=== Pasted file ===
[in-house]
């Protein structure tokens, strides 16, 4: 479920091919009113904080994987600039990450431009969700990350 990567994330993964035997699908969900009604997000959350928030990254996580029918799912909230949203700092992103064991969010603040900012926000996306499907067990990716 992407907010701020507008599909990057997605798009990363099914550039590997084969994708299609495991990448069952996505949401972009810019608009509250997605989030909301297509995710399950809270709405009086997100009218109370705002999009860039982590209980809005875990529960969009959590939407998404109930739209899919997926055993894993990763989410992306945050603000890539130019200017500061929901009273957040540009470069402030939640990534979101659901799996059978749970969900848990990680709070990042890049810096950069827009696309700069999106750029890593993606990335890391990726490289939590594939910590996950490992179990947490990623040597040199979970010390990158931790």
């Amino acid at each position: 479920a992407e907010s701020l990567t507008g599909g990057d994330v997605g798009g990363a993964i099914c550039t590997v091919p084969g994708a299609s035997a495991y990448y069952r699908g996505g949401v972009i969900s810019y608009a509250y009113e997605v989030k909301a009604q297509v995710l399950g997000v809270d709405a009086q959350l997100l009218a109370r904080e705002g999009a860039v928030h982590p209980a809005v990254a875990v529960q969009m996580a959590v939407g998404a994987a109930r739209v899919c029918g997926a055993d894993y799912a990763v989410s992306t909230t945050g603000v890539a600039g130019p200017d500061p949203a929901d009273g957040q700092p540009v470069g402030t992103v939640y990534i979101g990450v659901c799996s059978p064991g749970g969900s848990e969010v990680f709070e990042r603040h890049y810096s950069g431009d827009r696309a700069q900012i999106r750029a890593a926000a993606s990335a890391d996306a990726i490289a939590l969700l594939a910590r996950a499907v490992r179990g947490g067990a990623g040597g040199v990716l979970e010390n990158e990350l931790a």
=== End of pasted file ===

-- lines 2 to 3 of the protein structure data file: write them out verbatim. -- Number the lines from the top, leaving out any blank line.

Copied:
């Protein structure tokens, strides 16, 4: 479920091919009113904080994987600039990450431009969700990350 990567994330993964035997699908969900009604997000959350928030990254996580029918799912909230949203700092992103064991969010603040900012926000996306499907067990990716 992407907010701020507008599909990057997605798009990363099914550039590997084969994708299609495991990448069952996505949401972009810019608009509250997605989030909301297509995710399950809270709405009086997100009218109370705002999009860039982590209980809005875990529960969009959590939407998404109930739209899919997926055993894993990763989410992306945050603000890539130019200017500061929901009273957040540009470069402030939640990534979101659901799996059978749970969900848990990680709070990042890049810096950069827009696309700069999106750029890593993606990335890391990726490289939590594939910590996950490992179990947490990623040597040199979970010390990158931790």
């Amino acid at each position: 479920a992407e907010s701020l990567t507008g599909g990057d994330v997605g798009g990363a993964i099914c550039t590997v091919p084969g994708a299609s035997a495991y990448y069952r699908g996505g949401v972009i969900s810019y608009a509250y009113e997605v989030k909301a009604q297509v995710l399950g997000v809270d709405a009086q959350l997100l009218a109370r904080e705002g999009a860039v928030h982590p209980a809005v990254a875990v529960q969009m996580a959590v939407g998404a994987a109930r739209v899919c029918g997926a055993d894993y799912a990763v989410s992306t909230t945050g603000v890539a600039g130019p200017d500061p949203a929901d009273g957040q700092p540009v470069g402030t992103v939640y990534i979101g990450v659901c799996s059978p064991g749970g969900s848990e969010v990680f709070e990042r603040h890049y810096s950069g431009d827009r696309a700069q900012i999106r750029a890593a926000a993606s990335a890391d996306a990726i490289a939590l969700l594939a910590r996950a499907v490992r179990g947490g067990a990623g040597g040199v990716l979970e010390n990158e990350l931790a």